Finance Minister Yannis Stournaras is to present to troika officials on Sunday a package of structural and fiscal measures worth 1.2 billion euros, or 0.7 percent of gross domestic product, in a bid to reach an agreement with Greece’s lenders over the size of the 2014 fiscal gap.
Stournaras revealed his plans following a meeting of eurozone finance ministers in Brussels on Thursday, when his peers highlighted the progress Greece had made but urged Athens to tie up a number of loose ends with the troika.
“Views are converging,” Stournaras said. “We differ on some matters. Whatever hole there is in the budget will be filled with measures of a structural nature that have budget benefits. I am confident.”
The Greek finance minister insisted that recent criticism of Greece was unfair and that the government was largely on track with regard to its fiscal and reform targets. He said that the 1.2 billion euros in extra savings next year would come from clamping down on loopholes that allow companies to evade social security contributions, reducing the budgets of public organizations, merging state bodies and strictly implementing the across-the-board wage structure in the public sector.
Stournaras, however, admitted that there are some differences between Athens and the troika on the way forward. He said that Greece is not prepared to accept the troika’s request for Hellenic Defense Systems (EAS) to be shut down, nor will it agree to the complete lifting of a partial ban on home foreclosures.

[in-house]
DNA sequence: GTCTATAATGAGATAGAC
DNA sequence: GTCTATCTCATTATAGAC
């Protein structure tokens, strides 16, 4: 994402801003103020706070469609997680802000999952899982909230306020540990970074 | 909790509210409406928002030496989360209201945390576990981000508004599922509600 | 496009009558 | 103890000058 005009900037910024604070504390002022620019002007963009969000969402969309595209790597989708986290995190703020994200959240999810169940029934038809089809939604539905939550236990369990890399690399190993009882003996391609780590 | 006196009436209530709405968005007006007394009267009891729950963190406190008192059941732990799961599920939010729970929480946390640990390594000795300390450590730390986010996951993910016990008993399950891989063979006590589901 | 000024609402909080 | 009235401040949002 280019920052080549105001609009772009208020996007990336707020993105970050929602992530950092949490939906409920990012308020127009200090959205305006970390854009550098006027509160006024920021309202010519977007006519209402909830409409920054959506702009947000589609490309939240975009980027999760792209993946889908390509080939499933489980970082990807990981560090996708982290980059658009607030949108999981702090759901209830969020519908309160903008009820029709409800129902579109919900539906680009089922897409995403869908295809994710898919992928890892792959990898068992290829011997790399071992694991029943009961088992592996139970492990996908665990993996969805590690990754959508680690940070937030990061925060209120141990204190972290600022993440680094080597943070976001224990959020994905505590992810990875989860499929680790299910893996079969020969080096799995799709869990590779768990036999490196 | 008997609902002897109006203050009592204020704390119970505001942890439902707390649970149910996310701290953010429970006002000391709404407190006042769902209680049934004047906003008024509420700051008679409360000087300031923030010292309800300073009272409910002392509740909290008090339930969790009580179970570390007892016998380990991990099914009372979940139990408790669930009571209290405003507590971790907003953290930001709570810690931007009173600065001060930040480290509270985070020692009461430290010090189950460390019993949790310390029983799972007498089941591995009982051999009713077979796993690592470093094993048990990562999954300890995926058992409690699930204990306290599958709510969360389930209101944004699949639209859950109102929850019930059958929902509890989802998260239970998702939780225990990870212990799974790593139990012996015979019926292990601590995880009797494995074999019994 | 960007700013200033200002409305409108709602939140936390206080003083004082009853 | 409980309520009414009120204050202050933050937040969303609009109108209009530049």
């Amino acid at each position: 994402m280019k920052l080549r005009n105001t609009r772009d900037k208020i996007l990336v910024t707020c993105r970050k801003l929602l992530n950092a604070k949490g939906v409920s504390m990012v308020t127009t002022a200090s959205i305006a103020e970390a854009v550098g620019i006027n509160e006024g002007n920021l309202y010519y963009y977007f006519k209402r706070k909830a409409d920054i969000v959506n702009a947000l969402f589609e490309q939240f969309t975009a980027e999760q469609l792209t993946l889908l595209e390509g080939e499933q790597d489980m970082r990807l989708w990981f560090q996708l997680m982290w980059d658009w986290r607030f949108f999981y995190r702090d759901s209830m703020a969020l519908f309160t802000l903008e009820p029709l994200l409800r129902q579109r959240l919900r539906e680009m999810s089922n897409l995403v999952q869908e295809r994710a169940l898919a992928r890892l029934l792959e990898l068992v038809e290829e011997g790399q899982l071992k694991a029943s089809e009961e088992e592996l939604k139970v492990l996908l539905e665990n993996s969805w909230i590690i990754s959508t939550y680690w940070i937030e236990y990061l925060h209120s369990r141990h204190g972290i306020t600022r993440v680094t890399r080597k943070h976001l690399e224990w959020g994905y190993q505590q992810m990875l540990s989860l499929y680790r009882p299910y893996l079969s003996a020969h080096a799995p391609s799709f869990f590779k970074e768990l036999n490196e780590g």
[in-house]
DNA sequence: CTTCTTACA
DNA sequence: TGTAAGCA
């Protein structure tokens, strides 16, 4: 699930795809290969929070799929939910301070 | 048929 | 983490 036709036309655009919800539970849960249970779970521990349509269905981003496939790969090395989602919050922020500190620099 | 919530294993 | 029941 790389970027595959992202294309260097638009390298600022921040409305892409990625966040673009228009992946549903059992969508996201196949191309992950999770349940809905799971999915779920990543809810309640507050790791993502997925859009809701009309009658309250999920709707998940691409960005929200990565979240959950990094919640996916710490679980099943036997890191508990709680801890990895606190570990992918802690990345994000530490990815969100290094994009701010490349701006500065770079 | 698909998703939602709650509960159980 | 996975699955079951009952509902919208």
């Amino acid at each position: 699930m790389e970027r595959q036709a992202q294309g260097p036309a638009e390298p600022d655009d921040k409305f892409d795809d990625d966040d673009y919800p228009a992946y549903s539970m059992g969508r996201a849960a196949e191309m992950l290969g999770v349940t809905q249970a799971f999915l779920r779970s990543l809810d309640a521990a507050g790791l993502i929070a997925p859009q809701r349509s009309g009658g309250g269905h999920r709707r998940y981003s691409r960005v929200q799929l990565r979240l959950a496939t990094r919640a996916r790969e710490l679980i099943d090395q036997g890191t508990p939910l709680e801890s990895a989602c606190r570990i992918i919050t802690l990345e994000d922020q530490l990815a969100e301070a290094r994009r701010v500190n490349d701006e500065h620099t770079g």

Earlier, Eurogroup chief Jeroen Dijsselbloem said that the “glass is half full” in relation to Greece, as he and EU Economic Affairs Commissioner Olli Rehn acknowledged the effort that has been made so far. However, the Dutch finance minister urged Greece to complete its “prior actions” to secure its next bailout tranche of 1 billion euros.
“It’s important the review is finalized as quickly as possible,” said Dijsselbloem. “There’s political urgency, urgency of commitment.”
He said the three other goals Greece should have are to achieve an agreement with the troika on the size of the 2014-15 fiscal gap, and to make progress on structural reforms and privatizations.
The key eurozone news to emerge on Thursday was that Ireland has agreed to exit its bailout next month without calling on any further funding from its lenders. “The Irish government’s assessment is that the best option for Ireland is to exit the program as planned in December without a prearranged backstop,” the country’s Department of Finance said.
Rehn said Ireland’s announcement “provides clear evidence that determined implementation of a comprehensive reform agenda can decisively turn around a country’s economic fortunes and put it back on a path of sustainable growth and rising employment.”